Tony Gee, Associate Partner at Pen Test Partners, has over 13 years of security experience. He has worked as an internal blue team consultant within the finance industry, for the technology partner for the world leading Oyster card system, and more recently as an external security tester.
"According to recent reports 88% of data breaches are attributable to human error..."
And the only way to combat this is through effective security awareness training. Yet this is often done badly. Issues with security awareness training include:
- Lack of relevance: Yes, BEC and CEO Fraud are real threats but who are they relevant to? Usually just a few staff members and predominantly the finance dept. Failing to connect with the employee with the right message can quickly turn off their attention.
- Bandwagonism: Avoid the temptation to use big news story attacks such as Wannacry as examples. Again, this lacks relevance for most of your audience.
- Putting policy first: While providing policy-based training may tick the compliance box, its unlikely to cover the cutting edge when it comes to evolving threats. It also makes it harder to provide regular topical security training.
- Control-based: Blanket bans on certain working practices are a sure-fire way to increase the use of shadow IT and fail to recognize a genuine user need.
- Work/life balance: Don't differentiate between office and home IT issues.
To combat these and to perform security training effectively, security professionals need to:
- Tailor training: Focus on the shared experiences people have to provide relevance, such as their email or social media account and use audience participation to add value by running some employee email addresses through HaveIbeenpwned?
- Be open: Share recent attacks the organization has weathered and even share information on those that have been successful but be sure to anonymize personally identifiable information. This should not be a name and shame exercise.
- Create a winning combination: Combine policy with real-world examples and personally targeted training to resonate with the audience. Provide real-life demos such as setting up attachment based phishing demos or use Wi-Fi Pineapple to show what can happen with a fake Wi-Fi access point or how passwords can be stolen with captive portals. Show how social media can lay staff open to attack such as through over-sharing information and give "top tips" on passwords and blocking tools. For mobile phone use, focus on quick wins initially, such as increasing the PIN from six to eight numbers and show how Wi-Fi and Bluetooth promiscuity can be abused.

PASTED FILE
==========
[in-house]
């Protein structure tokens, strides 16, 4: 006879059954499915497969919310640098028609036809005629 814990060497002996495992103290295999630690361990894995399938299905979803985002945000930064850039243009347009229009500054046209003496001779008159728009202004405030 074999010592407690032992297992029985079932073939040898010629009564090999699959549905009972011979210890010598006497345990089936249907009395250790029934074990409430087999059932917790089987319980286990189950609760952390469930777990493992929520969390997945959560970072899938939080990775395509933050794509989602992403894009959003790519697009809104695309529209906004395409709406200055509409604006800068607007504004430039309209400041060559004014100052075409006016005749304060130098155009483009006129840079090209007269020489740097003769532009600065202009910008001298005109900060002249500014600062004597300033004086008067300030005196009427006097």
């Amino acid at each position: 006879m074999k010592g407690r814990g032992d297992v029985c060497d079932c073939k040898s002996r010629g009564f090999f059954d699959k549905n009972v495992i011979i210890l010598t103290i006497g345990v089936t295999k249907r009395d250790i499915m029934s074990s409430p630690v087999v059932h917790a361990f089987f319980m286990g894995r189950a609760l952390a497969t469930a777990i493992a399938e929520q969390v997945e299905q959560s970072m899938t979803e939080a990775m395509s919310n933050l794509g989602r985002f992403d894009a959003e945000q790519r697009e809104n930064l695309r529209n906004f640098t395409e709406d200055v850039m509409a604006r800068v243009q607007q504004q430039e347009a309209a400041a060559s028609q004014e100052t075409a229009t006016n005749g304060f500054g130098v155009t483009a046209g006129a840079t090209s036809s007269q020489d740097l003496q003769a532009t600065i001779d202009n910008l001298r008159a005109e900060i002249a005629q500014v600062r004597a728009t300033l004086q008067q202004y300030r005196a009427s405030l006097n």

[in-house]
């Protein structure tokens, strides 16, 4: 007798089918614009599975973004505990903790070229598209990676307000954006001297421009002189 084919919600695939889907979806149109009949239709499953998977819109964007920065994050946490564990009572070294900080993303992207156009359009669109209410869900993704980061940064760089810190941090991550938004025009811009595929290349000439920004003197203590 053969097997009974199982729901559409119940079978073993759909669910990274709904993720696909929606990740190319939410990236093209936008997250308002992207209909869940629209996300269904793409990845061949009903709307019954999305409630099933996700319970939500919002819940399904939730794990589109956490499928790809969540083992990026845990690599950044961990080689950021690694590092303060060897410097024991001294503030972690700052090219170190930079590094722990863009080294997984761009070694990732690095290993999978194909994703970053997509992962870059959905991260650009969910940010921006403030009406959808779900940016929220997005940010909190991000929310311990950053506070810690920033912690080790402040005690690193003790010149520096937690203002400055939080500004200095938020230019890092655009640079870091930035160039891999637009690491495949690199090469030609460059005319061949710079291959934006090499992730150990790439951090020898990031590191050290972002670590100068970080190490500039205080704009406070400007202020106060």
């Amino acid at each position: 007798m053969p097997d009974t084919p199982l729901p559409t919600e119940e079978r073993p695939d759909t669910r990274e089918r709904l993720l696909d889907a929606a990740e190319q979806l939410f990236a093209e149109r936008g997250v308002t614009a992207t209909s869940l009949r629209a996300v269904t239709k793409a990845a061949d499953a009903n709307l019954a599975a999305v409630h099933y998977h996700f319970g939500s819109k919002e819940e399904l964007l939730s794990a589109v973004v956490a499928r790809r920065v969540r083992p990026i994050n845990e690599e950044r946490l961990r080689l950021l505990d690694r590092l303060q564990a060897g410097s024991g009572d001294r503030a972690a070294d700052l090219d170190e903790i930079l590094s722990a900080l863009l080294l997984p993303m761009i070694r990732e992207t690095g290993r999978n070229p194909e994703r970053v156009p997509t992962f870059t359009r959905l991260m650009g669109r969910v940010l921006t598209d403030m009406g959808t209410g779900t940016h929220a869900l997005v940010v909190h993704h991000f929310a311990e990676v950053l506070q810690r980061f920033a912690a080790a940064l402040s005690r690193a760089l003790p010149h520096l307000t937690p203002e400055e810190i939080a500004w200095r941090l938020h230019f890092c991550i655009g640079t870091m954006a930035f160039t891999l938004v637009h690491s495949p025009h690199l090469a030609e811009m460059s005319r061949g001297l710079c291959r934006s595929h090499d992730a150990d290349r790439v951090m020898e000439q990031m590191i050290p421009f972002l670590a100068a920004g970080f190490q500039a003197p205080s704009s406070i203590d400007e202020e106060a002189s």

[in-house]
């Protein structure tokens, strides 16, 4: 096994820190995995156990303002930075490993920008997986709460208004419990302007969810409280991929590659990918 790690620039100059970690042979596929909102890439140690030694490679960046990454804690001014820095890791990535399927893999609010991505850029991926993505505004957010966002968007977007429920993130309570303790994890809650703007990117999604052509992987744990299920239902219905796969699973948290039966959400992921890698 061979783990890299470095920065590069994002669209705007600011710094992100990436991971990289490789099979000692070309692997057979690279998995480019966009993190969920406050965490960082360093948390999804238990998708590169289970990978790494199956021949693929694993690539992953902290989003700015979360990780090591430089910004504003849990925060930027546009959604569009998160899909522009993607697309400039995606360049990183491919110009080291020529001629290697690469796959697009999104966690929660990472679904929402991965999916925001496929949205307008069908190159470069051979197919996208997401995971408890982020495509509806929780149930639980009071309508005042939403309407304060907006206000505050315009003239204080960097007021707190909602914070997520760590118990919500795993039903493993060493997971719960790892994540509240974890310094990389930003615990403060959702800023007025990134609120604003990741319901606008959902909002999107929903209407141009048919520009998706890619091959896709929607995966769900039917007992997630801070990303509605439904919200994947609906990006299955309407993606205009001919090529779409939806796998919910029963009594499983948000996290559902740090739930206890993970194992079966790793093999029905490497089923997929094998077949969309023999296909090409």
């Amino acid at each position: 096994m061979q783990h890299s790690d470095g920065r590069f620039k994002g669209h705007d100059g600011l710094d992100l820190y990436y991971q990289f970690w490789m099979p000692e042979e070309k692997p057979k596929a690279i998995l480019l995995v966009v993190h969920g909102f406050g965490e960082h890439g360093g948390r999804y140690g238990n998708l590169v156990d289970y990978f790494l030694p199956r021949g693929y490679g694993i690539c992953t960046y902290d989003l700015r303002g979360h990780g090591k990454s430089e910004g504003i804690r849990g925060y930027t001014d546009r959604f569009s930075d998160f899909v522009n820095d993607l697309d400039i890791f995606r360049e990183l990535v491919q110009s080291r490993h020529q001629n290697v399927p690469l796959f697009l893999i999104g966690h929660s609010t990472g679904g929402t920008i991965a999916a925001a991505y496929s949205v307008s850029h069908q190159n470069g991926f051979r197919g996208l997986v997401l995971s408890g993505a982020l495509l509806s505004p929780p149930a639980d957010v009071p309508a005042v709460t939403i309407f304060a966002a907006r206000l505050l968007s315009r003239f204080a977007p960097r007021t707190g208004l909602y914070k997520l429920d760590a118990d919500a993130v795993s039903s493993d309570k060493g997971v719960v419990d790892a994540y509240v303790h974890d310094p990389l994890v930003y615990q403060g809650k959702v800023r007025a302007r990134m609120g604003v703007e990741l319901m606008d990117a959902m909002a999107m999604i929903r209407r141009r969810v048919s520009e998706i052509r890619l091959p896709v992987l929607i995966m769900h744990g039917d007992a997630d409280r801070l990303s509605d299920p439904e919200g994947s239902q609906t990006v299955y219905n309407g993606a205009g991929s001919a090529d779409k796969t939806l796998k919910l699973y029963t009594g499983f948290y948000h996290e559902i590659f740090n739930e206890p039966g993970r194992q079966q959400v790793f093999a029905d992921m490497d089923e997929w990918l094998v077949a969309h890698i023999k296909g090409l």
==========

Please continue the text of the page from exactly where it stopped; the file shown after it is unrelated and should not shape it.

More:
- Make it fun: Use marketing to promote the event with flyers and lead-ins. Offer food and hold lunchtime sessions. Don't be afraid to satirize yourself.
- Say yes: Staff generally behave security-badly when they have a need that you've not provided a solution for. Try to offer support for people's problems and give them solutions to prevent work arounds i.e. "Can you do x before you use that service?" (e.g., encrypt before uploading to Dropbox). Consider hosting drop-in clinics for IT issues that cater for work and home devices.
- Follow -up: Work out how staff actually digest information (not just how internal communications think they do), be that with email, instant message, intranet, etc., then use that to communicate regularly.
Matt Baglia is the CEO of SlickText and a stickler for online security.
"Get employees to sign up for security training via text alerts..."
So many employees tune out corporate messages. A lot of times messages get filtered to an inbox that is rarely checked. Use mass texting to send out reminders to register with a link to a registration page. The same tool can be used to remind employees to attend their training.
Regularly test employee retention with a quick survey. It's hard to know how much your employees actually picked up from the training, or how much they're integrating on a daily basis. By texting a quick survey once a quarter you can identify common security risks before they become huge issues.